The frames were left for 9 months from the beginning of December 2010 to the beginning of September 2011 (somewhere between Lyon and Grenoble, France, with an average of 2000 hours of sun per year). We had a lot of snow during the winter, rain in the spring and a lot of sun and strong heat during the summer.
9 months, 1500 hours of sun, equals 100 hours per year for 15 years. I’m happy the years I get 100 hours in the air...

So, after 9 months I took in the frames and cleaned them (regular dishwashing liquid, warm water and a soft brush). This is what they looked like:
Reference frame                 Protected under roof                Fully exposed   
My reference frame, the one that had been sitting on my desk, didn't show any sign of aging at all. Anything else would have been very surprising and put a rapid end to the test...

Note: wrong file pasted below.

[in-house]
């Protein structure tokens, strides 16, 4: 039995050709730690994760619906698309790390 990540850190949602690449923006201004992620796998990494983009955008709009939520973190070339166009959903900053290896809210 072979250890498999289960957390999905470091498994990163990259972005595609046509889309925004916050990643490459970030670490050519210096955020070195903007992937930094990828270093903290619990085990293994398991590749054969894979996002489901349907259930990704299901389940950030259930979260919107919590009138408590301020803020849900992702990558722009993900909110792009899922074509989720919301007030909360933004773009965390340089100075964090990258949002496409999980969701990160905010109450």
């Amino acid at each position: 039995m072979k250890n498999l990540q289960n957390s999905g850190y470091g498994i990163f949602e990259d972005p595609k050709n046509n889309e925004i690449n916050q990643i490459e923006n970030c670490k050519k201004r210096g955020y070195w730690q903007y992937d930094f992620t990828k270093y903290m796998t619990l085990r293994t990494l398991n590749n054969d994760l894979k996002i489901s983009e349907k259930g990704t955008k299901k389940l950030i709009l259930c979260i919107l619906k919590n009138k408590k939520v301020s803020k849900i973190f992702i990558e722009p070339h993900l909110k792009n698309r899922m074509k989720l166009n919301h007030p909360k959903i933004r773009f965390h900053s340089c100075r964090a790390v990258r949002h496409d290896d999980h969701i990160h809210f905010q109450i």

The second frame came out smelling like a rose...
After sitting in the sun, but under a protecting roof, during 9 months it was in so good condition that it was almost only the holes from mounting it on the wall that visually differentiated it from the reference frame. I can hardly see any difference in colour between this one and the reference frame. The fabric sticks just as well to both other fabric and to the frame as on the reference frame.

The third frame had suffered badly (but what else to expect?). 
Water, from rain and snow, had made its way inside the frame. The frame itself and the fabric shows sign of mould. Where there was mould the fabric would no longer stick when glued onto fabric and stick noticeably less, or not at all, where glued directly to the wooden frame. It is also very difficult to get the fabric clean.